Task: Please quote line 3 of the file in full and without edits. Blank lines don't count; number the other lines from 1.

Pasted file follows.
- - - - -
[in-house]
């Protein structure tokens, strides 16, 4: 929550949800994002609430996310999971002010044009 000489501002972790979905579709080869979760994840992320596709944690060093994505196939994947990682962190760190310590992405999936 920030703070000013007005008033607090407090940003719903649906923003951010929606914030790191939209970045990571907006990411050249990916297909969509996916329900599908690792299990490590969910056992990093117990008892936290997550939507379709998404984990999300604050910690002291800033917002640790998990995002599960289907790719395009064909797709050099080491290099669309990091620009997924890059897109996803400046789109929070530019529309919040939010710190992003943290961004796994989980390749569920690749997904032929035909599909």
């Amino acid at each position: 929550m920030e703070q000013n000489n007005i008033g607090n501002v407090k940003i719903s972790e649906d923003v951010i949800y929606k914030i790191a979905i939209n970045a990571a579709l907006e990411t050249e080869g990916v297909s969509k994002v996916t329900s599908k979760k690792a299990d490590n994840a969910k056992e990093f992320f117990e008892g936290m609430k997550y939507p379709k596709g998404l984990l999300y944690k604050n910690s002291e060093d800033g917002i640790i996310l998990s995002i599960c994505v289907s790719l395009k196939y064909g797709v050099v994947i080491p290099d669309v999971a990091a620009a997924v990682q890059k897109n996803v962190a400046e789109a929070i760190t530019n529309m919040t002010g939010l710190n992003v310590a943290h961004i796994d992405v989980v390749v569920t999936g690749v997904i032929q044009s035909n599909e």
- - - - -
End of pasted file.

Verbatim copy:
């Amino acid at each position: 929550m920030e703070q000013n000489n007005i008033g607090n501002v407090k940003i719903s972790e649906d923003v951010i949800y929606k914030i790191a979905i939209n970045a990571a579709l907006e990411t050249e080869g990916v297909s969509k994002v996916t329900s599908k979760k690792a299990d490590n994840a969910k056992e990093f992320f117990e008892g936290m609430k997550y939507p379709k596709g998404l984990l999300y944690k604050n910690s002291e060093d800033g917002i640790i996310l998990s995002i599960c994505v289907s790719l395009k196939y064909g797709v050099v994947i080491p290099d669309v999971a990091a620009a997924v990682q890059k897109n996803v962190a400046e789109a929070i760190t530019n529309m919040t002010g939010l710190n992003v310590a943290h961004i796994d992405v989980v390749v569920t999936g690749v997904i032929q044009s035909n599909e």